March 15, 2010
Effective NY Times coverage of service as a sentencing factorsWriting in the New York Times, John Schwartz has this effective new piece on military service as a sentencing factor. The piece is headlined "Defendants Fresh From War Find Service Counts in Court," and here are excerpts:
At the federal level, judges are bucking guidelines that focus more on the nature of the crime than on the qualities of the person who committed it. States, too, are forming special courts to ensure that veterans in court receive the treatment their service entitles them to.
While veterans are not considered to be more likely to be arrested than the rest of the population, estimates released by the Bureau of Justice Statistics in 2008 found 229,000 veterans in local jails and state and federal prisons, with 400,000 on probation and 75,000 on parole.
There are about 1 million veterans of the two current wars in the Veterans Affairs system so far, said Jim McGuire, a health care administrator at the agency. He cited statistics suggesting that 27 percent of active-duty veterans returning to civilian life “were at risk for mental health problems” including post-traumatic stress syndrome.
Judges have recognized that many of those returning from war are carrying a heavy burden of damage that might not be physically visible. As one federal district judge in Denver, John L. Kane, wrote in an order giving a defendant probation instead of a prison sentence, the soldier “returned from the war, but never really came home.”
The judges’ decisions are part of a broader fight over sentencing, and over once-rigid federal guidelines that tend to punish the crime while giving little weight to the specific circumstances of the defendant. The guidelines explicitly state that “good works” like military service “are not ordinarily relevant” in determining whether to give sentences below the recommended range.
The Supreme Court, however, in a series of cases, has declared that the federal sentencing guidelines are advisory, not mandatory. The United States Sentencing Commission is considering proposals that would allow military service or other evidence of “prior good works” to be considered as mitigating factors in sentencing decisions.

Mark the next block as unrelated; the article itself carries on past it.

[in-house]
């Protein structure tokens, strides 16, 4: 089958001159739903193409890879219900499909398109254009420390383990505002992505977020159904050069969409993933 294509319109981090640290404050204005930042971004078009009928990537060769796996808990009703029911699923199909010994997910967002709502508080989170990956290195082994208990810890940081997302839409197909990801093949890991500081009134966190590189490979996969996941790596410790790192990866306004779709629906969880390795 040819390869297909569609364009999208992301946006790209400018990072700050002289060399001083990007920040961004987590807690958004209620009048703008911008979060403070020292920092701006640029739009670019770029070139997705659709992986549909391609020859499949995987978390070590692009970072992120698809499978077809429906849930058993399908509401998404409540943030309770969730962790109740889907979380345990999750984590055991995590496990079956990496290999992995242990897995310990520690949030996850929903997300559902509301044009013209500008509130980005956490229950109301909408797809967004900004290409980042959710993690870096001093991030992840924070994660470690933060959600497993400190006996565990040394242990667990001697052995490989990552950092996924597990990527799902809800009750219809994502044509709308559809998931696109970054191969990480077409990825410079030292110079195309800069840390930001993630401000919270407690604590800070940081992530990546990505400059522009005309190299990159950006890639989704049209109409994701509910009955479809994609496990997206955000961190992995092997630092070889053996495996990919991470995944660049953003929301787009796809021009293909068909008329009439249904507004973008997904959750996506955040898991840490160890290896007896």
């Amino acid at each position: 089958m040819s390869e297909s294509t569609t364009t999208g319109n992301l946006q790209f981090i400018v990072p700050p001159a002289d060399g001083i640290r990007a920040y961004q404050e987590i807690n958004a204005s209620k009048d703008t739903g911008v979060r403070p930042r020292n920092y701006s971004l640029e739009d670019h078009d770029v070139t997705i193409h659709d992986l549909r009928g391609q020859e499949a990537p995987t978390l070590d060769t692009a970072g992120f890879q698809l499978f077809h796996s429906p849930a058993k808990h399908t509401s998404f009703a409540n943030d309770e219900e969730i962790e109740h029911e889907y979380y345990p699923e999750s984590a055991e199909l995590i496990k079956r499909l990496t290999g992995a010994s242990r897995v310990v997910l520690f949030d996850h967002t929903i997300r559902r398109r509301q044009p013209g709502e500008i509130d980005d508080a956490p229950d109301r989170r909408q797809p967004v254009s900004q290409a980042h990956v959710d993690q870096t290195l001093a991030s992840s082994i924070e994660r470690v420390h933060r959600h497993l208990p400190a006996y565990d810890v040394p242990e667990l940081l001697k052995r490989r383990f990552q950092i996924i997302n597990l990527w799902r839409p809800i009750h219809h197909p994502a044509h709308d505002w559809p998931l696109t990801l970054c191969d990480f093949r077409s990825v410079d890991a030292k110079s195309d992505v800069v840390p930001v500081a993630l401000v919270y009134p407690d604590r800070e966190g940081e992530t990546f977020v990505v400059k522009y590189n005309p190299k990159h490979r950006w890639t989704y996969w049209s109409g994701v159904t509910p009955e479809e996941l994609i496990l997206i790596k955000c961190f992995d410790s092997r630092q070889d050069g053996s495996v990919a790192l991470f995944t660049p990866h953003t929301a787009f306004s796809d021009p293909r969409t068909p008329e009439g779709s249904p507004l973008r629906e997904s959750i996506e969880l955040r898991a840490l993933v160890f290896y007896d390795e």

The Supreme Court seemed to signal greater consideration for military service in a decision in November throwing out the death penalty for a Korean War veteran who was convicted in 1987 of murdering his former girlfriend and her boyfriend. Calling for a new sentencing hearing, the justices wrote that lawyers for the defendant, George Porter Jr., should have presented evidence of “the intense stress and emotional toll that combat took” on Mr. Porter, who suffered from “dreadful nightmares and would attempt to climb his bedroom walls with knives at night.”
Some recent related posts:
- "Judges Consider New Factor at Sentencing: Military Service"
- "Judge suggests more sentencing options for war veterans"
- Can downloading of child porn be blamed on post-traumatic stress disorder?
- Prior military service as a sentencing mitigator gets a big boost from SCOTUS
- Should prior military service reduce a sentence?
March 15, 2010 at 10:31 PM | Permalink
TrackBack URL for this entry:
Listed below are links to weblogs that reference Effective NY Times coverage of service as a sentencing factors:
Relentless repetition of left wing, criminal lover propaganda will have no effect on the validity of a proposition. This is an absurd lie that being in combat is a factor in crime.
It is a false, unwarranted insult to our heroes. If one has PTSD, one seeks to avoid violence that reminds one of ones traumas. Warriors are preselected for greater maturity and self-control. These are enhanced by rigorous military training. The point of these awful, insulting lawyers is that the crimes of these criminals is the fault of George Bush. It's the George Bush defense, being invented by internal traitors. No evidence supports this ridiculous idea.